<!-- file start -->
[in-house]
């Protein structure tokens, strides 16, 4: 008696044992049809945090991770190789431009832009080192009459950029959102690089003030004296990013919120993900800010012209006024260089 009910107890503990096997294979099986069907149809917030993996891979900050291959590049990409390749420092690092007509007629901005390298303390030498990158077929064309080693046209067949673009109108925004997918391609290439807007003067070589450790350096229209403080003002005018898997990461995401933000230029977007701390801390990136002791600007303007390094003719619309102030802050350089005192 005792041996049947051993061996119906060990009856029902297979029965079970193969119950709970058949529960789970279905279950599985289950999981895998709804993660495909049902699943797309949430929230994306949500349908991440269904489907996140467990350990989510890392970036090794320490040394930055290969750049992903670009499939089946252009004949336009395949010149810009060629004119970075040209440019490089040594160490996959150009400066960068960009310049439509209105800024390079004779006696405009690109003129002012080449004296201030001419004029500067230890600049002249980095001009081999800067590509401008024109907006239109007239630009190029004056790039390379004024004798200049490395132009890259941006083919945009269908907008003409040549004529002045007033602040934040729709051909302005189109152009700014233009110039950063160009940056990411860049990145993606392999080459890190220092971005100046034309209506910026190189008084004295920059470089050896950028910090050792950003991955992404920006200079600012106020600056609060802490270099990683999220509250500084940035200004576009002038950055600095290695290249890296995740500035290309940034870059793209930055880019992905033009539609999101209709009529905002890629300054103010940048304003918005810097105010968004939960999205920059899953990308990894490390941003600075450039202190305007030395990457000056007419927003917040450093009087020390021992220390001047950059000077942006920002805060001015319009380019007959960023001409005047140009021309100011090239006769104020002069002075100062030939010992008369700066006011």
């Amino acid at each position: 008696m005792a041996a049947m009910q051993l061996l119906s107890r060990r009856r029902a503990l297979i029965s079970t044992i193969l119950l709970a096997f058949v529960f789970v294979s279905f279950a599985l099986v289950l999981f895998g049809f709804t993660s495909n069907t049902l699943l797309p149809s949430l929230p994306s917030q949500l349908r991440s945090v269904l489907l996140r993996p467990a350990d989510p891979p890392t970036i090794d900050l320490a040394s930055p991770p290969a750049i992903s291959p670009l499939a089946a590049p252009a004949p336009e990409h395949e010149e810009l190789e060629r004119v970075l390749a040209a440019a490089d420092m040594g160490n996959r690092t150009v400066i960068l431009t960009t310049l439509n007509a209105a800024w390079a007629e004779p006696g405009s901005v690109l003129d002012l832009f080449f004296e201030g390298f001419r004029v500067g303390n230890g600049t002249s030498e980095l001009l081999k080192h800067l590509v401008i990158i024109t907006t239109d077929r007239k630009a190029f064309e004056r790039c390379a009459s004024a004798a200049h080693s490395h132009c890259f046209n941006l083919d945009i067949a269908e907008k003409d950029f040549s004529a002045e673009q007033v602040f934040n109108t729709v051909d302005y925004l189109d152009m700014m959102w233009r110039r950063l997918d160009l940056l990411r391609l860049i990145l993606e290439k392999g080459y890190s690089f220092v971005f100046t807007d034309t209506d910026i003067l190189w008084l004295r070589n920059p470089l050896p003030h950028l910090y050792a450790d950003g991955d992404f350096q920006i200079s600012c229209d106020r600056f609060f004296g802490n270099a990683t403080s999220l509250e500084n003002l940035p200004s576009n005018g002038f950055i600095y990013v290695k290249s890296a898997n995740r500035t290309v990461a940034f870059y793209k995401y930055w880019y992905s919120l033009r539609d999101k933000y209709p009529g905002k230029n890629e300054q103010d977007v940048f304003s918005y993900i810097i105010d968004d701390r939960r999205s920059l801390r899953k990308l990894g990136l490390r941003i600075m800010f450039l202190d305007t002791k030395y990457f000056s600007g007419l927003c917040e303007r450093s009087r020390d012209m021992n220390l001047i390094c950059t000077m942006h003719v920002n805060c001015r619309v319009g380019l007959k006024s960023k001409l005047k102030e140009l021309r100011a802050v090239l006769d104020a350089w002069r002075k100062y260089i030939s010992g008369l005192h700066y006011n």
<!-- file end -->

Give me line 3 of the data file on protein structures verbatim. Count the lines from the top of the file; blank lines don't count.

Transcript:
């Amino acid at each position: 008696m005792a041996a049947m009910q051993l061996l119906s107890r060990r009856r029902a503990l297979i029965s079970t044992i193969l119950l709970a096997f058949v529960f789970v294979s279905f279950a599985l099986v289950l999981f895998g049809f709804t993660s495909n069907t049902l699943l797309p149809s949430l929230p994306s917030q949500l349908r991440s945090v269904l489907l996140r993996p467990a350990d989510p891979p890392t970036i090794d900050l320490a040394s930055p991770p290969a750049i992903s291959p670009l499939a089946a590049p252009a004949p336009e990409h395949e010149e810009l190789e060629r004119v970075l390749a040209a440019a490089d420092m040594g160490n996959r690092t150009v400066i960068l431009t960009t310049l439509n007509a209105a800024w390079a007629e004779p006696g405009s901005v690109l003129d002012l832009f080449f004296e201030g390298f001419r004029v500067g303390n230890g600049t002249s030498e980095l001009l081999k080192h800067l590509v401008i990158i024109t907006t239109d077929r007239k630009a190029f064309e004056r790039c390379a009459s004024a004798a200049h080693s490395h132009c890259f046209n941006l083919d945009i067949a269908e907008k003409d950029f040549s004529a002045e673009q007033v602040f934040n109108t729709v051909d302005y925004l189109d152009m700014m959102w233009r110039r950063l997918d160009l940056l990411r391609l860049i990145l993606e290439k392999g080459y890190s690089f220092v971005f100046t807007d034309t209506d910026i003067l190189w008084l004295r070589n920059p470089l050896p003030h950028l910090y050792a450790d950003g991955d992404f350096q920006i200079s600012c229209d106020r600056f609060f004296g802490n270099a990683t403080s999220l509250e500084n003002l940035p200004s576009n005018g002038f950055i600095y990013v290695k290249s890296a898997n995740r500035t290309v990461a940034f870059y793209k995401y930055w880019y992905s919120l033009r539609d999101k933000y209709p009529g905002k230029n890629e300054q103010d977007v940048f304003s918005y993900i810097i105010d968004d701390r939960r999205s920059l801390r899953k990308l990894g990136l490390r941003i600075m800010f450039l202190d305007t002791k030395y990457f000056s600007g007419l927003c917040e303007r450093s009087r020390d012209m021992n220390l001047i390094c950059t000077m942006h003719v920002n805060c001015r619309v319009g380019l007959k006024s960023k001409l005047k102030e140009l021309r100011a802050v090239l006769d104020a350089w002069r002075k100062y260089i030939s010992g008369l005192h700066y006011n």